2) When statist measures pass, they usually have smooth sailing. When pro-freedom ones pass, they are invariably challenged in court and often overturned.

3) There is a potential for very bad measures to pass. One example is what happened in Florida recently (I'm working from memory here) mandating a certain low ratio of students to teachers in govt. schools. Things like these are very expensive and play havoc with any tax-reduction agenda.

4) At least in Oregon, the requirements for passing a measure modifying the constitution are hardly worse than a simple statutory measure. The result is a state constitution with all sorts of ridiculous warts, gargoyles and complexities in it.

Maybe a more detailed analysis would give a different answer, or maybe the character of the state population would affect the value of the initiative process, but for now I am not convinced it is a plus for us.

I'm interested in somehow putting the veto power in peoples' hands, though. That would be interesting to consider.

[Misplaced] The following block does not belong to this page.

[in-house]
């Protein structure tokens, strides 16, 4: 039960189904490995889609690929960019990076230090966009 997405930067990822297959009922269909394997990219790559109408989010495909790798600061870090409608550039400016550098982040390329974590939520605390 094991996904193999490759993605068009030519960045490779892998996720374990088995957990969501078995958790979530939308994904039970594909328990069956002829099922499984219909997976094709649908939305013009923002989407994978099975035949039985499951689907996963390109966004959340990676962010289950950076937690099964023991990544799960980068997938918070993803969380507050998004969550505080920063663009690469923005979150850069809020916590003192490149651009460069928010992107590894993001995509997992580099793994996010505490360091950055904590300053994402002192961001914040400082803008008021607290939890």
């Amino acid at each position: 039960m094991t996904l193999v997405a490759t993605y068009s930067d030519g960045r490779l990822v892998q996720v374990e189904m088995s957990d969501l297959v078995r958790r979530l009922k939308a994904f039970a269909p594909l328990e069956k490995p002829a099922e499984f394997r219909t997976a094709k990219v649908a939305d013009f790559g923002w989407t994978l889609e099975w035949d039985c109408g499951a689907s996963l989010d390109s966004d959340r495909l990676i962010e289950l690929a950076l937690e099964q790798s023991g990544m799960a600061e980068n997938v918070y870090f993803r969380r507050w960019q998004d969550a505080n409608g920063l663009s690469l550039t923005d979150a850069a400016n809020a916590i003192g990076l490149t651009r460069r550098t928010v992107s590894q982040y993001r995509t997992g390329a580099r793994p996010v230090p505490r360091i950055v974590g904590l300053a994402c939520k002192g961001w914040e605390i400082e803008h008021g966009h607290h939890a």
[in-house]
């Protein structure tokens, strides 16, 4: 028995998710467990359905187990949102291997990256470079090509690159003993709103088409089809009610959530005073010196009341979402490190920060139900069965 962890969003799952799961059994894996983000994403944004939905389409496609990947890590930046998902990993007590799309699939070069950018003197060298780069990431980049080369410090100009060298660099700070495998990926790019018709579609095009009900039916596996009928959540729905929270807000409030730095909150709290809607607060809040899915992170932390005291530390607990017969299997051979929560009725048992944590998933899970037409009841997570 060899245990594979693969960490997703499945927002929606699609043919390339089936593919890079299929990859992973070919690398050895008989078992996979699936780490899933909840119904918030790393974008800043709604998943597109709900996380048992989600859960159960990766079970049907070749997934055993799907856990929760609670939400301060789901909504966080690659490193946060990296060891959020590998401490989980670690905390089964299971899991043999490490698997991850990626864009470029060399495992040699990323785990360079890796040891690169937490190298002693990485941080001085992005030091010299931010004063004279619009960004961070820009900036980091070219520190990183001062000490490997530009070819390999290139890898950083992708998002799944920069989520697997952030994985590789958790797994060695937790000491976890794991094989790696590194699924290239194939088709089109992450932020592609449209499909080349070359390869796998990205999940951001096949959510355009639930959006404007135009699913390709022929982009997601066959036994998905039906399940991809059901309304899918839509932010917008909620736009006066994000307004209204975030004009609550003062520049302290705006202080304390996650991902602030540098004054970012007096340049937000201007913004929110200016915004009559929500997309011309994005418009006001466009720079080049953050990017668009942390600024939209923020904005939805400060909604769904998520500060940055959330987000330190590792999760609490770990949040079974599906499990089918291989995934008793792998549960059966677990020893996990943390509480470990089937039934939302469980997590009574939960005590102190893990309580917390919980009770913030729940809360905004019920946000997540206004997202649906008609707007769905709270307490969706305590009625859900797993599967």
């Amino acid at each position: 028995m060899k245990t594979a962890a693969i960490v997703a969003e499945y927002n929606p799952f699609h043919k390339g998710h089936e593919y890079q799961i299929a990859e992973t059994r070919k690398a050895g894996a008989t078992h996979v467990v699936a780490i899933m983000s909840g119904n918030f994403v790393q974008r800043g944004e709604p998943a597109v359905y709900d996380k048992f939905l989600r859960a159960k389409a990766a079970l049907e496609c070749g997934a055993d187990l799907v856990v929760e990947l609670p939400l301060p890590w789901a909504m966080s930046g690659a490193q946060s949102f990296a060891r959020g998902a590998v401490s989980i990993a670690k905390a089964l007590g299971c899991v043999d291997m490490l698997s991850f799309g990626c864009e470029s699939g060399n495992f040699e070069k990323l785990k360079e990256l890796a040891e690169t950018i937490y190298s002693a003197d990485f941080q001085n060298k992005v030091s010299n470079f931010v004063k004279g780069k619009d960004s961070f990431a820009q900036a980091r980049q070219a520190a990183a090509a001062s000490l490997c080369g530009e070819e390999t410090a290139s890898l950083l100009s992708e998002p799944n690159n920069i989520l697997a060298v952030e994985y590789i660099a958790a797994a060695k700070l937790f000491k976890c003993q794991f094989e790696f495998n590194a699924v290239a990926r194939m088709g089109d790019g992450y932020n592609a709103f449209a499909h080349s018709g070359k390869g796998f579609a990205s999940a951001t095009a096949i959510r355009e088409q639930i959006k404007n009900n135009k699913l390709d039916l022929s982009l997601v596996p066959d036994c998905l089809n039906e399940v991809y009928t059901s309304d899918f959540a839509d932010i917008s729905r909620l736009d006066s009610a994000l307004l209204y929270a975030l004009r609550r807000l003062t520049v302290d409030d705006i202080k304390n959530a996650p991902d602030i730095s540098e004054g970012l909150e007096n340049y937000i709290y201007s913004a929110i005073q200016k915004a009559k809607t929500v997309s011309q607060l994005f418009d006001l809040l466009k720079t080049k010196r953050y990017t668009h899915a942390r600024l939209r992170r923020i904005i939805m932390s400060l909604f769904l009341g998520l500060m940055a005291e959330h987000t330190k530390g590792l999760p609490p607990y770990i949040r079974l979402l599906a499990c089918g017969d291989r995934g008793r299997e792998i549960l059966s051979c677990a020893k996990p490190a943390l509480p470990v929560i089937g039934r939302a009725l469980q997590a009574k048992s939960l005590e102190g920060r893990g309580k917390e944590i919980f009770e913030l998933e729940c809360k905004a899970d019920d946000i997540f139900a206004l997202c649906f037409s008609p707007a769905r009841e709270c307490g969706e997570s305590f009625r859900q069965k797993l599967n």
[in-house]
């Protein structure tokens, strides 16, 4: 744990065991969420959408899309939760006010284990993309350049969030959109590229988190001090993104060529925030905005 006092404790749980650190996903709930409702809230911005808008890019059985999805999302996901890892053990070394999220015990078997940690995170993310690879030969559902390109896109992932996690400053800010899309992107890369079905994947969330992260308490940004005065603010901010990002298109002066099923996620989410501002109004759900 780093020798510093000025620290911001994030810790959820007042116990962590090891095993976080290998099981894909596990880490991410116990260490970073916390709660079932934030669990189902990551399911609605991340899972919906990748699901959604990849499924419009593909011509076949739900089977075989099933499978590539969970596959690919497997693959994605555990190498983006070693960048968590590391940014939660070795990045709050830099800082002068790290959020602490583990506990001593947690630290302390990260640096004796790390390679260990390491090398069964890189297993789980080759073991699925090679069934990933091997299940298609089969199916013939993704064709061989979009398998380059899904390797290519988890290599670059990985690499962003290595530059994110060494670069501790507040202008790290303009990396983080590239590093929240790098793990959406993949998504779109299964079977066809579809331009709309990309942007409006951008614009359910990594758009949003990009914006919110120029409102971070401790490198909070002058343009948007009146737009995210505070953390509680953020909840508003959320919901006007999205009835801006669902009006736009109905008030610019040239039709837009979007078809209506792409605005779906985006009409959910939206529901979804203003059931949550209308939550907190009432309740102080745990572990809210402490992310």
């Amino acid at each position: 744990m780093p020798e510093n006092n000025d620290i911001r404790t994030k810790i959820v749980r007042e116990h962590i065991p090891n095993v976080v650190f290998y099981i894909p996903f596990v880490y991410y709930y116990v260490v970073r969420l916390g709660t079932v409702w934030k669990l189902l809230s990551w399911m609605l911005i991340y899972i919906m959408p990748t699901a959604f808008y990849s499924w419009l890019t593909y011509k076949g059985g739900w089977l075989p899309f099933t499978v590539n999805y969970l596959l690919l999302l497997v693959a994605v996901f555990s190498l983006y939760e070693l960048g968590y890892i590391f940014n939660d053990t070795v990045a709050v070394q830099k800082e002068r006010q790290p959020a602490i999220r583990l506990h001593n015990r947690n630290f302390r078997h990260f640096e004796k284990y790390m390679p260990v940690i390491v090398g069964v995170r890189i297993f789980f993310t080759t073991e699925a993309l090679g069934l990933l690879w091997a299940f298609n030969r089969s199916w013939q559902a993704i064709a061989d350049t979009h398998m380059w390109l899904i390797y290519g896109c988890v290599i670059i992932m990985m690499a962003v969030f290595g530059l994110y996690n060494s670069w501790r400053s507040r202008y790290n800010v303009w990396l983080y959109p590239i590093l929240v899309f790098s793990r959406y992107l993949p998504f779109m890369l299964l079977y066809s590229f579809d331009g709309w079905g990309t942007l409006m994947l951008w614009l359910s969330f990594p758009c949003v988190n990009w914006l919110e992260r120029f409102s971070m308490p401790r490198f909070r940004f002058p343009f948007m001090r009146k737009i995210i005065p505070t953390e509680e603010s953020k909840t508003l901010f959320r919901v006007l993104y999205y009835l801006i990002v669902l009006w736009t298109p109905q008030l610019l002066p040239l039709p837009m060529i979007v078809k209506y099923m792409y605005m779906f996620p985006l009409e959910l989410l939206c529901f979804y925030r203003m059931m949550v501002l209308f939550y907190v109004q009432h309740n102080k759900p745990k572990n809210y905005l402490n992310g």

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JasonPSorens

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Re:In Search of a Compromise State
« Reply #26 on: December 29, 2002, 06:20:23 pm »

We don't have a straw poll set up yet, though we hope to get one within a couple of weeks.  There is a ranked-ballot calculator which shows you how our method works:
http://www.onr.com/user/honky98/rbvote/calc.html
On this page our method is called "Simpson."
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"Educate your children, educate yourselves, in the love for the freedom of others, for only in this way will your own freedom not be a gratuitous gift from fate. You will be aware of its worth and will have the courage to defend it." --Joaquim Nabuco (1883), Abolitionism

TedApelt